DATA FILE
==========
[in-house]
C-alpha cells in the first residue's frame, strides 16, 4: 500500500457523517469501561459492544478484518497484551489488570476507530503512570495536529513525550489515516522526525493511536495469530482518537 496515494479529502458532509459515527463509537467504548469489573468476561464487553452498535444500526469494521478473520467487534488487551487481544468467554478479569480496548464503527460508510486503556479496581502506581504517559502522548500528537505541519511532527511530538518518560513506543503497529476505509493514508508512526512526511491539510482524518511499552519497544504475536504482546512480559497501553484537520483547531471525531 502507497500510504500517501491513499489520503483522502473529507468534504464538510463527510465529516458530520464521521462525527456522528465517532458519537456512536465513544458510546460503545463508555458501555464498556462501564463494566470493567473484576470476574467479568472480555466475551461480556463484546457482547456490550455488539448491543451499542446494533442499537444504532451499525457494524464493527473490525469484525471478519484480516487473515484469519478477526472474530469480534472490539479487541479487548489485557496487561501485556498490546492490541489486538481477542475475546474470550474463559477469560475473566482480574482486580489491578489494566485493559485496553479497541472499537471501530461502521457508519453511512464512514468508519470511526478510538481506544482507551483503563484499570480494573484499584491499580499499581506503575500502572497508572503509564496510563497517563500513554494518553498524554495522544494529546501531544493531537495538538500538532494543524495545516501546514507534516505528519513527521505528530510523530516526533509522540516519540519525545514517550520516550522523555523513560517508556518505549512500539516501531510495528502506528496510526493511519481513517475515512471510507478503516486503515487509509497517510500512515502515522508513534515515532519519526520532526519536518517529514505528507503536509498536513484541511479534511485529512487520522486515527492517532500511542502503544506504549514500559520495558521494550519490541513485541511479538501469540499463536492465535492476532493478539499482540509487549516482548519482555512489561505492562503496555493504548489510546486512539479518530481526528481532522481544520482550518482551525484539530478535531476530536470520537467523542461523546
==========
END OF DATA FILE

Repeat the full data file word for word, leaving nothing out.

[in-house]
C-alpha cells in the first residue's frame, strides 16, 4: 500500500457523517469501561459492544478484518497484551489488570476507530503512570495536529513525550489515516522526525493511536495469530482518537 496515494479529502458532509459515527463509537467504548469489573468476561464487553452498535444500526469494521478473520467487534488487551487481544468467554478479569480496548464503527460508510486503556479496581502506581504517559502522548500528537505541519511532527511530538518518560513506543503497529476505509493514508508512526512526511491539510482524518511499552519497544504475536504482546512480559497501553484537520483547531471525531 502507497500510504500517501491513499489520503483522502473529507468534504464538510463527510465529516458530520464521521462525527456522528465517532458519537456512536465513544458510546460503545463508555458501555464498556462501564463494566470493567473484576470476574467479568472480555466475551461480556463484546457482547456490550455488539448491543451499542446494533442499537444504532451499525457494524464493527473490525469484525471478519484480516487473515484469519478477526472474530469480534472490539479487541479487548489485557496487561501485556498490546492490541489486538481477542475475546474470550474463559477469560475473566482480574482486580489491578489494566485493559485496553479497541472499537471501530461502521457508519453511512464512514468508519470511526478510538481506544482507551483503563484499570480494573484499584491499580499499581506503575500502572497508572503509564496510563497517563500513554494518553498524554495522544494529546501531544493531537495538538500538532494543524495545516501546514507534516505528519513527521505528530510523530516526533509522540516519540519525545514517550520516550522523555523513560517508556518505549512500539516501531510495528502506528496510526493511519481513517475515512471510507478503516486503515487509509497517510500512515502515522508513534515515532519519526520532526519536518517529514505528507503536509498536513484541511479534511485529512487520522486515527492517532500511542502503544506504549514500559520495558521494550519490541513485541511479538501469540499463536492465535492476532493478539499482540509487549516482548519482555512489561505492562503496555493504548489510546486512539479518530481526528481532522481544520482550518482551525484539530478535531476530536470520537467523542461523546